The establishment of a channel belt was also documented and divided into four stages. The pre-avulsion stage corresponds to the blue clay units. This is followed by channel avulsion, and then the establishment of an early channel belt. The final stage is the establishment of a mature channel belt with well developed levees. The overbank sub-environments described above are genetically connected to the channel belt stages.


Natural levee Crevasse-Splay
Channel down-cutting into abandonment/overbank mudstones.  

Coal in Fluvial Systems

The presence of significant coal measures in a fluvial system is obviously dependent on first order climatic controls and second order biological controls. The development of the coal is also dependent on channel stability and the development of contained clastic deposition. Many descriptions of anastomosed fuvial systems note the presence of large stable floodplain areas (Miall, 1987). An active fluvial system that is characterized by frequent cravassing or levee overbank deposition will cause the flood plain to be inundated with significant amounts of detrital clastic material. This in turn will result in the development of low quality coals. Higher quality coals may require conditions where rapid accumulations of peat exceeds clastic deposition ratesin the channels and causes the developmend of slightly raised swamps which constrain channel migration (Flores, 1984; McCabe,, 1984).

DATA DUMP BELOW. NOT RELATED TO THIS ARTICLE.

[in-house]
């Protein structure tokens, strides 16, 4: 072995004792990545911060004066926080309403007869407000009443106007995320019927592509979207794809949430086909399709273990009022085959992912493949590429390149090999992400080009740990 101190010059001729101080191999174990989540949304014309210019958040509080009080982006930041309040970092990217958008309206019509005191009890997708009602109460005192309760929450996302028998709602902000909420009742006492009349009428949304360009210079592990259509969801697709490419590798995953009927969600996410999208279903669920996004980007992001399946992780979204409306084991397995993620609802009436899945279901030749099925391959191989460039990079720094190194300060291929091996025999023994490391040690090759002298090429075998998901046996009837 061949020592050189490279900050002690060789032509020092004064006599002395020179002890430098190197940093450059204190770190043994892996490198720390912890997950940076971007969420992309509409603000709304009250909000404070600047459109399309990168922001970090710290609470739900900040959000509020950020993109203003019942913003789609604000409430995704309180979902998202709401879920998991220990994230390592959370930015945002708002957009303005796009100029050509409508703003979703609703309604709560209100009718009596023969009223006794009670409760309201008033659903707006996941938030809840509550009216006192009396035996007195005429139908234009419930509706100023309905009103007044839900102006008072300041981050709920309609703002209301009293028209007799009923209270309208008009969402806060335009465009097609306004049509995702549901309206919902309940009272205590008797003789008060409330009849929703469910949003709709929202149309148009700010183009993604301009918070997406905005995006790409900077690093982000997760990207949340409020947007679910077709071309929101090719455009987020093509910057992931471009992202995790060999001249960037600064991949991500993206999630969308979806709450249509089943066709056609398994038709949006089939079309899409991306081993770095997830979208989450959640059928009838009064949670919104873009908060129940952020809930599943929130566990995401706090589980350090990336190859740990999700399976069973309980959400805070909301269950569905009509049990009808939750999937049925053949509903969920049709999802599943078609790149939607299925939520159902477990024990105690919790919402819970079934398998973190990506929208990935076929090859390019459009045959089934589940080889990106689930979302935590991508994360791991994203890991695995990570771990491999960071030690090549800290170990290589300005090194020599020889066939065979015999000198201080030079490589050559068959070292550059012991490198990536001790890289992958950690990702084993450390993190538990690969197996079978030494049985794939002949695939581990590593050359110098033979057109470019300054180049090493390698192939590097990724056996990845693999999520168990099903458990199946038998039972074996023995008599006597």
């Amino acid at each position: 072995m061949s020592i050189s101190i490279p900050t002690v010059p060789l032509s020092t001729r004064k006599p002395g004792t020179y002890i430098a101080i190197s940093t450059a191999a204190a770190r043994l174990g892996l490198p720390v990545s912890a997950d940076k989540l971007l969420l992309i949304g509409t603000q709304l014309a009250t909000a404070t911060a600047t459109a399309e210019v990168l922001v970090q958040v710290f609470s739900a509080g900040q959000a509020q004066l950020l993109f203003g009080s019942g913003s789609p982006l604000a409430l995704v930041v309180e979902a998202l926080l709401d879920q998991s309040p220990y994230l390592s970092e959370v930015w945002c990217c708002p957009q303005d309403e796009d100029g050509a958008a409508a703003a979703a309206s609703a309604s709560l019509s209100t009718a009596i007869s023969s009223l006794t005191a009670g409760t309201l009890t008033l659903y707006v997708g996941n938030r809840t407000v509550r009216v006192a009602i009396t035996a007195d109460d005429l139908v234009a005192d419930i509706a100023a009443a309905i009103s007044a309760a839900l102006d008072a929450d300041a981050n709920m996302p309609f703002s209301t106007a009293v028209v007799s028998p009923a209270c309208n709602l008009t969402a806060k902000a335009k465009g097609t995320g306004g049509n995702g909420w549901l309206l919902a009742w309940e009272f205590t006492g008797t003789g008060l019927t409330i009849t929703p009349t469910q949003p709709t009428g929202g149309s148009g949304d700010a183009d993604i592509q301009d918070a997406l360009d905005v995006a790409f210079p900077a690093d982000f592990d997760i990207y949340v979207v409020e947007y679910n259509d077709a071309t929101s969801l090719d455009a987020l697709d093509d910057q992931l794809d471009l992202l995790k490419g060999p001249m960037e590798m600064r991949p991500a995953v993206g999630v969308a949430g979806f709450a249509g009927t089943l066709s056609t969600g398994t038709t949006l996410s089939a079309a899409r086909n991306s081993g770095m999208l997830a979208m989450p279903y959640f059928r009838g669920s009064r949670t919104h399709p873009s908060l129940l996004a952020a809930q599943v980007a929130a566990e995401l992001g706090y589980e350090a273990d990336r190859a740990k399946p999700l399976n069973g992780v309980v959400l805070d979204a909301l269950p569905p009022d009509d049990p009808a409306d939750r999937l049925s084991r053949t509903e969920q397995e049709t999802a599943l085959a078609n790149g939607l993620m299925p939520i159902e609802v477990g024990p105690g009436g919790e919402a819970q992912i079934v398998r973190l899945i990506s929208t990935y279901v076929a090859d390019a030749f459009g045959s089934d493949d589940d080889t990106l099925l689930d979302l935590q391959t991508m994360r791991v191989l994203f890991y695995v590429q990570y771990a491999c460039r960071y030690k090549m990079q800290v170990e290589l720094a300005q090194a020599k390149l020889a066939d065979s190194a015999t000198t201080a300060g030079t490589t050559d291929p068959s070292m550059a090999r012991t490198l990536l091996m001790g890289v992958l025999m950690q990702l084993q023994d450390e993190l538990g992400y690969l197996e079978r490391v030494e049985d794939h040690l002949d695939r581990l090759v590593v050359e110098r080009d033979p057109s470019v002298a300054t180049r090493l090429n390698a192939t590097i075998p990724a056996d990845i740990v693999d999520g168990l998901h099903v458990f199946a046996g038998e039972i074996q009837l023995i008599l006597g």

Coal distributions may also be the result of dendritic drainage patterns. This results in coal seam interruption by the development of channels which are draining the paleo swamps (Padgett and Ehrlich, 1978).

Abrupt transition from overbank, coaly shales to coarse, channel sand